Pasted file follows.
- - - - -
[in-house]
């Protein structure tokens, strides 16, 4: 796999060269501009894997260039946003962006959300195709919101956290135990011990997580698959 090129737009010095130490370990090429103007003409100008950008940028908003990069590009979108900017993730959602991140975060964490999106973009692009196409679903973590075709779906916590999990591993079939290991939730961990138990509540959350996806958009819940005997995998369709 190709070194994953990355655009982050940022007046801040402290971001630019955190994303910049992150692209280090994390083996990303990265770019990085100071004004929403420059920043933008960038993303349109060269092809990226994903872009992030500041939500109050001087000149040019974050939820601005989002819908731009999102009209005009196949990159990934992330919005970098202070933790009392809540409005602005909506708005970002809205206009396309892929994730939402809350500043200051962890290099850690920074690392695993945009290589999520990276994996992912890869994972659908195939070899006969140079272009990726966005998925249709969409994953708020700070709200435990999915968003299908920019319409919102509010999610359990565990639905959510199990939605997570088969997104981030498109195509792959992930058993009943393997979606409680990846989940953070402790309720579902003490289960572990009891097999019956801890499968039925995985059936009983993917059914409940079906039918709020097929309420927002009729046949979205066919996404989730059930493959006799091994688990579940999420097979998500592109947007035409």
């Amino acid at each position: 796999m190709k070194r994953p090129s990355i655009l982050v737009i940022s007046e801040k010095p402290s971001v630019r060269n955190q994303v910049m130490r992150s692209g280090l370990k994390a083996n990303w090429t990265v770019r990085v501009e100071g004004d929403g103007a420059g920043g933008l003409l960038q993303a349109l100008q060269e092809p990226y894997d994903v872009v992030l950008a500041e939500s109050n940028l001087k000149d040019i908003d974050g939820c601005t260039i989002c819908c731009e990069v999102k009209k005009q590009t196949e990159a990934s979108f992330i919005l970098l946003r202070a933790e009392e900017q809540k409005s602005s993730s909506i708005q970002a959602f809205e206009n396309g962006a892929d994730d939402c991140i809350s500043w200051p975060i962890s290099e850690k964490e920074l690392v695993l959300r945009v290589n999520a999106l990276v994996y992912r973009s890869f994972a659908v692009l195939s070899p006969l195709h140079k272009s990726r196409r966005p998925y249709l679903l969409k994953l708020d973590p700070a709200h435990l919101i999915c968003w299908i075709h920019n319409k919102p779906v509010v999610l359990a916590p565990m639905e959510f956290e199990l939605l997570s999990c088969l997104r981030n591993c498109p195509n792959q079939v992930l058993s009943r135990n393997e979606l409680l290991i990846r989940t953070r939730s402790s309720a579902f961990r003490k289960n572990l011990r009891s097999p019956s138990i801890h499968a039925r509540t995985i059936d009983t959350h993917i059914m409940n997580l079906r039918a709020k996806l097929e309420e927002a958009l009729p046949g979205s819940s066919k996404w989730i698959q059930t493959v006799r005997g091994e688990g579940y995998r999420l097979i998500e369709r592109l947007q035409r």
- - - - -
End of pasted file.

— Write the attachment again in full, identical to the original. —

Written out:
[in-house]
């Protein structure tokens, strides 16, 4: 796999060269501009894997260039946003962006959300195709919101956290135990011990997580698959 090129737009010095130490370990090429103007003409100008950008940028908003990069590009979108900017993730959602991140975060964490999106973009692009196409679903973590075709779906916590999990591993079939290991939730961990138990509540959350996806958009819940005997995998369709 190709070194994953990355655009982050940022007046801040402290971001630019955190994303910049992150692209280090994390083996990303990265770019990085100071004004929403420059920043933008960038993303349109060269092809990226994903872009992030500041939500109050001087000149040019974050939820601005989002819908731009999102009209005009196949990159990934992330919005970098202070933790009392809540409005602005909506708005970002809205206009396309892929994730939402809350500043200051962890290099850690920074690392695993945009290589999520990276994996992912890869994972659908195939070899006969140079272009990726966005998925249709969409994953708020700070709200435990999915968003299908920019319409919102509010999610359990565990639905959510199990939605997570088969997104981030498109195509792959992930058993009943393997979606409680990846989940953070402790309720579902003490289960572990009891097999019956801890499968039925995985059936009983993917059914409940079906039918709020097929309420927002009729046949979205066919996404989730059930493959006799091994688990579940999420097979998500592109947007035409």
């Amino acid at each position: 796999m190709k070194r994953p090129s990355i655009l982050v737009i940022s007046e801040k010095p402290s971001v630019r060269n955190q994303v910049m130490r992150s692209g280090l370990k994390a083996n990303w090429t990265v770019r990085v501009e100071g004004d929403g103007a420059g920043g933008l003409l960038q993303a349109l100008q060269e092809p990226y894997d994903v872009v992030l950008a500041e939500s109050n940028l001087k000149d040019i908003d974050g939820c601005t260039i989002c819908c731009e990069v999102k009209k005009q590009t196949e990159a990934s979108f992330i919005l970098l946003r202070a933790e009392e900017q809540k409005s602005s993730s909506i708005q970002a959602f809205e206009n396309g962006a892929d994730d939402c991140i809350s500043w200051p975060i962890s290099e850690k964490e920074l690392v695993l959300r945009v290589n999520a999106l990276v994996y992912r973009s890869f994972a659908v692009l195939s070899p006969l195709h140079k272009s990726r196409r966005p998925y249709l679903l969409k994953l708020d973590p700070a709200h435990l919101i999915c968003w299908i075709h920019n319409k919102p779906v509010v999610l359990a916590p565990m639905e959510f956290e199990l939605l997570s999990c088969l997104r981030n591993c498109p195509n792959q079939v992930l058993s009943r135990n393997e979606l409680l290991i990846r989940t953070r939730s402790s309720a579902f961990r003490k289960n572990l011990r009891s097999p019956s138990i801890h499968a039925r509540t995985i059936d009983t959350h993917i059914m409940n997580l079906r039918a709020k996806l097929e309420e927002a958009l009729p046949g979205s819940s066919k996404w989730i698959q059930t493959v006799r005997g091994e688990g579940y995998r999420l097979i998500e369709r592109l947007q035409r």